Atlanta-based Genius Guild has come out of stealth with more than $5 million in investments to help grow the ecosystem of Black-founded companies.
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The new firm is the brainchild of tech entrepreneur and investor Kathryn Finney and takes a multifaceted approach to helping Black entrepreneurs — offering investment through its Greenhouse Fund to tech-enabled companies, while also offering a lab and studio to help Black founders build a community and receive business help and advise.
The idea for the venture originates back in 2012 and Finney’s days as founder of the nonprofit digitalundivided, which helped women of color fund and run their own businesses. Impact investing was just starting to take hold in areas that addressed issues such as climate change, and Finney believed a similar investing strategy could be used to combat another social problem.
“I thought why hasn’t anybody used it to combat racism?” she said.
However, it wasn’t until last year when the pandemic took hold and she again watched many Black entrepreneurs having a hard time finding capital that she realized the time was right.
“In March and April it was like all the rules were off,” said Finney, who started to give $100 micro-investments to some entrepreneurs during the pandemic. “It inspired me to do the Genius Guild,” she said.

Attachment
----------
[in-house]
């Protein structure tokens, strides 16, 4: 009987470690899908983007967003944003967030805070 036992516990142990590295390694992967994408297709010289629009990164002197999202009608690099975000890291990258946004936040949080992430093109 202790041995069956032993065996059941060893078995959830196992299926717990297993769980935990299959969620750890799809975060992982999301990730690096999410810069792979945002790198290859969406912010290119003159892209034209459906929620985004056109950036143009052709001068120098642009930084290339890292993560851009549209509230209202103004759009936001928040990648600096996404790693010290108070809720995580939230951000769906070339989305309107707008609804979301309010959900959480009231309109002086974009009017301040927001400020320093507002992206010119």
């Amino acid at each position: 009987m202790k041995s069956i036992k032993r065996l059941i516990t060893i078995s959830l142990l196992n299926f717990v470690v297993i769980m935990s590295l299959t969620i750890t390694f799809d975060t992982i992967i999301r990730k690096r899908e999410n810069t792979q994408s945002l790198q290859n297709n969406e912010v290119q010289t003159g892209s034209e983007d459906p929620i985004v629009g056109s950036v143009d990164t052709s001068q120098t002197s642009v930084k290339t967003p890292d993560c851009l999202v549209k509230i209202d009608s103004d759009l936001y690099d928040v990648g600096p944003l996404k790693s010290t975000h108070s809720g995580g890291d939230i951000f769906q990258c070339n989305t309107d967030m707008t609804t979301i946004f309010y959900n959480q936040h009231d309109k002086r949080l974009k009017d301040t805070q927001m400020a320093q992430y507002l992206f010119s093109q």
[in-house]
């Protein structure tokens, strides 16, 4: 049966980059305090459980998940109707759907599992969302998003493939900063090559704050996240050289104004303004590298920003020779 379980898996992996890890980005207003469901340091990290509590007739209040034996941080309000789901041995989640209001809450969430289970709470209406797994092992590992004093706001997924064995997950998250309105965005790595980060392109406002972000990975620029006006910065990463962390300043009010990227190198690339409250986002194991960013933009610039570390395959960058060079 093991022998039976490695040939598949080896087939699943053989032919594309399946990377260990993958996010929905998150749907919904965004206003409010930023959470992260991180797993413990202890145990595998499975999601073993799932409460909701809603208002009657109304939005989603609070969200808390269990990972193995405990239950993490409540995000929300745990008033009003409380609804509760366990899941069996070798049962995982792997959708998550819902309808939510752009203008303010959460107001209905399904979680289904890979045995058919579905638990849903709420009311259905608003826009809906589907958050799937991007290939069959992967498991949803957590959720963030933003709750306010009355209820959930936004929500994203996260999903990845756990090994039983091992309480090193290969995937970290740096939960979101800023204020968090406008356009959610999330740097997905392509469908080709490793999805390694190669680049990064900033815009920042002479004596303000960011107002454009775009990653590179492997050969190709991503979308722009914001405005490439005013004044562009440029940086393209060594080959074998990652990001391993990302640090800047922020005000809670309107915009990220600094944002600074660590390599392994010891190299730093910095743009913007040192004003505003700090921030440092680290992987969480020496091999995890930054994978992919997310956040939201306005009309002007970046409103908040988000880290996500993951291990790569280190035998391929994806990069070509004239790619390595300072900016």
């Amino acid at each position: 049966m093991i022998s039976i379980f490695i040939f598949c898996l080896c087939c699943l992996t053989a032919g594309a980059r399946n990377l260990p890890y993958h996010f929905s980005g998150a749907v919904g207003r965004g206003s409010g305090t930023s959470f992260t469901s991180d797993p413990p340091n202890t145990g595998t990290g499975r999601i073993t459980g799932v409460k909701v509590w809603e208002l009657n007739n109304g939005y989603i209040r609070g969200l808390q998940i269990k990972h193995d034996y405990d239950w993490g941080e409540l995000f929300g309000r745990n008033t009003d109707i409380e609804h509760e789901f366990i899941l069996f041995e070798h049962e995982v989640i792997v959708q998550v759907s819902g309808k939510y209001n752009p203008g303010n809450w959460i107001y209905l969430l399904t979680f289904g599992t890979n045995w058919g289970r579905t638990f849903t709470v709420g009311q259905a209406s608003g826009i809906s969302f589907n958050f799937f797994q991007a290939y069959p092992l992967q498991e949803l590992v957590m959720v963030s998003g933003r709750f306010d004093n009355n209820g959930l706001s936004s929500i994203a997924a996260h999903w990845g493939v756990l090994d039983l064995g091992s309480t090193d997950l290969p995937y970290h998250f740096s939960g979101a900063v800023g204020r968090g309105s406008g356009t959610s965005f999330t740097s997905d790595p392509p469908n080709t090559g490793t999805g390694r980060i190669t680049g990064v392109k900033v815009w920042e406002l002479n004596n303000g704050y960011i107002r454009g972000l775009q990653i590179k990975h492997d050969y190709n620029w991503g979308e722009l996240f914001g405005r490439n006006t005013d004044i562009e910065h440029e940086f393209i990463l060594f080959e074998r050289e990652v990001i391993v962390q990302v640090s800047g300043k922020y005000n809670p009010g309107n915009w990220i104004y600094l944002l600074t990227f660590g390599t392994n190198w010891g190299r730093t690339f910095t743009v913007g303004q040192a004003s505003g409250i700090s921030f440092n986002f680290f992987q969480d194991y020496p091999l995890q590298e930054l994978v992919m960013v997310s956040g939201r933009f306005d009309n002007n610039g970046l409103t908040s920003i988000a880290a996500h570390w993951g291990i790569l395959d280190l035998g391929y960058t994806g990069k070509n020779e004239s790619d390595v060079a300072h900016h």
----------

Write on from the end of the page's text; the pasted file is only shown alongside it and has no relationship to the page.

While Finney could not discuss much about the new venture fund, she said she expects to write checks between $75,000 and $200,000 for about 30 to 50 companies over the next three or four years. The fund will target Black-founded companies in areas that can help the Black community as a whole — such as those that help build healthy environments or a sense of connection, she said.
Finney expects the Genius Guild Labs to be home to more than 1,000 Black-founded companies by the end of the year, with those companies helping each other create and incubate innovation that will focus on ending racism.
That may seem like an unachievable goal, but Finney points to a study by Citi that estimates $16 trillion have been lost in the U.S. economy in the last 20 years because of racial gaps for Black people, and argues it’s something that can and must be done.
“We know writing checks will not change the world in itself,” she said. “But we are offering a real solution. I am confident we can do this.”
Illustration: Dom Guzman
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